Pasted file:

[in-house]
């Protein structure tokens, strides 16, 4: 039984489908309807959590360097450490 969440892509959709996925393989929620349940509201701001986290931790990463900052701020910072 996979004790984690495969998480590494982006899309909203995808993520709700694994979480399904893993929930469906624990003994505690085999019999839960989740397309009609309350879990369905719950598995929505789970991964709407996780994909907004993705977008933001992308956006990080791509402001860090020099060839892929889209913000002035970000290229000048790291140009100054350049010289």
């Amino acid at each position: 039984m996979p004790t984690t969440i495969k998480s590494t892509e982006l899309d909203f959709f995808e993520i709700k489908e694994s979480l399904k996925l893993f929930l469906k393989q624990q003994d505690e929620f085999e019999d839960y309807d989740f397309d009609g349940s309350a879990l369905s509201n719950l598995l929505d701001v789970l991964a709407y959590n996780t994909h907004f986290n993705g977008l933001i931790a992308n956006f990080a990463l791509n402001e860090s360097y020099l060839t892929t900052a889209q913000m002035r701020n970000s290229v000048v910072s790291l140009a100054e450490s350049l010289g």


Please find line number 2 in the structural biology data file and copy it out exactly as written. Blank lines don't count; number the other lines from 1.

């Protein structure tokens, strides 16, 4: 039984489908309807959590360097450490 969440892509959709996925393989929620349940509201701001986290931790990463900052701020910072 996979004790984690495969998480590494982006899309909203995808993520709700694994979480399904893993929930469906624990003994505690085999019999839960989740397309009609309350879990369905719950598995929505789970991964709407996780994909907004993705977008933001992308956006990080791509402001860090020099060839892929889209913000002035970000290229000048790291140009100054350049010289």